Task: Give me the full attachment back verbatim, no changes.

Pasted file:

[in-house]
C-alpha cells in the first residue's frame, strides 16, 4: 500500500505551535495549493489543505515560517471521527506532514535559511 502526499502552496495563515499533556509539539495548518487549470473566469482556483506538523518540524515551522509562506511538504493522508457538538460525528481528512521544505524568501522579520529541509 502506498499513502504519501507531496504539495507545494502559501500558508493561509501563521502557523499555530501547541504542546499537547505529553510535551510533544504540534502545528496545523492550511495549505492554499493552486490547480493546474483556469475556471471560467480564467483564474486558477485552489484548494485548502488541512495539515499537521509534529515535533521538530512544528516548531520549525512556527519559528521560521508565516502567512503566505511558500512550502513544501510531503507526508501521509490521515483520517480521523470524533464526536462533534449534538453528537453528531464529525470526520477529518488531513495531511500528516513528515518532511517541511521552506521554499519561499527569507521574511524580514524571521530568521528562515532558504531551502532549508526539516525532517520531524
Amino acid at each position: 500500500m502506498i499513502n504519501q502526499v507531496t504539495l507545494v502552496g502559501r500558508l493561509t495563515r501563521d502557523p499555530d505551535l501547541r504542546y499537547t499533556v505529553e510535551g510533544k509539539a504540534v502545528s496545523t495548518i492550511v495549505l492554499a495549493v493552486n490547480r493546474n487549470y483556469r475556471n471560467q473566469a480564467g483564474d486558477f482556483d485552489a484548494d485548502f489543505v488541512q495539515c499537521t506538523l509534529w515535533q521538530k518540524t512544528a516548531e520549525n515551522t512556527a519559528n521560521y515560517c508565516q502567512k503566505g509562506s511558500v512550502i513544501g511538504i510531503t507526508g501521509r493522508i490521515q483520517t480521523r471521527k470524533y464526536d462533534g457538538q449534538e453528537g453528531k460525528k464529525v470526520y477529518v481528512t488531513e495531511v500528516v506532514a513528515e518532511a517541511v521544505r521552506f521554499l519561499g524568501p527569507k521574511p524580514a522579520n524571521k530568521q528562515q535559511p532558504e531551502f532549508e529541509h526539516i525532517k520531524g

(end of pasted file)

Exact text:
[in-house]
C-alpha cells in the first residue's frame, strides 16, 4: 500500500505551535495549493489543505515560517471521527506532514535559511 502526499502552496495563515499533556509539539495548518487549470473566469482556483506538523518540524515551522509562506511538504493522508457538538460525528481528512521544505524568501522579520529541509 502506498499513502504519501507531496504539495507545494502559501500558508493561509501563521502557523499555530501547541504542546499537547505529553510535551510533544504540534502545528496545523492550511495549505492554499493552486490547480493546474483556469475556471471560467480564467483564474486558477485552489484548494485548502488541512495539515499537521509534529515535533521538530512544528516548531520549525512556527519559528521560521508565516502567512503566505511558500512550502513544501510531503507526508501521509490521515483520517480521523470524533464526536462533534449534538453528537453528531464529525470526520477529518488531513495531511500528516513528515518532511517541511521552506521554499519561499527569507521574511524580514524571521530568521528562515532558504531551502532549508526539516525532517520531524
Amino acid at each position: 500500500m502506498i499513502n504519501q502526499v507531496t504539495l507545494v502552496g502559501r500558508l493561509t495563515r501563521d502557523p499555530d505551535l501547541r504542546y499537547t499533556v505529553e510535551g510533544k509539539a504540534v502545528s496545523t495548518i492550511v495549505l492554499a495549493v493552486n490547480r493546474n487549470y483556469r475556471n471560467q473566469a480564467g483564474d486558477f482556483d485552489a484548494d485548502f489543505v488541512q495539515c499537521t506538523l509534529w515535533q521538530k518540524t512544528a516548531e520549525n515551522t512556527a519559528n521560521y515560517c508565516q502567512k503566505g509562506s511558500v512550502i513544501g511538504i510531503t507526508g501521509r493522508i490521515q483520517t480521523r471521527k470524533y464526536d462533534g457538538q449534538e453528537g453528531k460525528k464529525v470526520y477529518v481528512t488531513e495531511v500528516v506532514a513528515e518532511a517541511v521544505r521552506f521554499l519561499g524568501p527569507k521574511p524580514a522579520n524571521k530568521q528562515q535559511p532558504e531551502f532549508e529541509h526539516i525532517k520531524g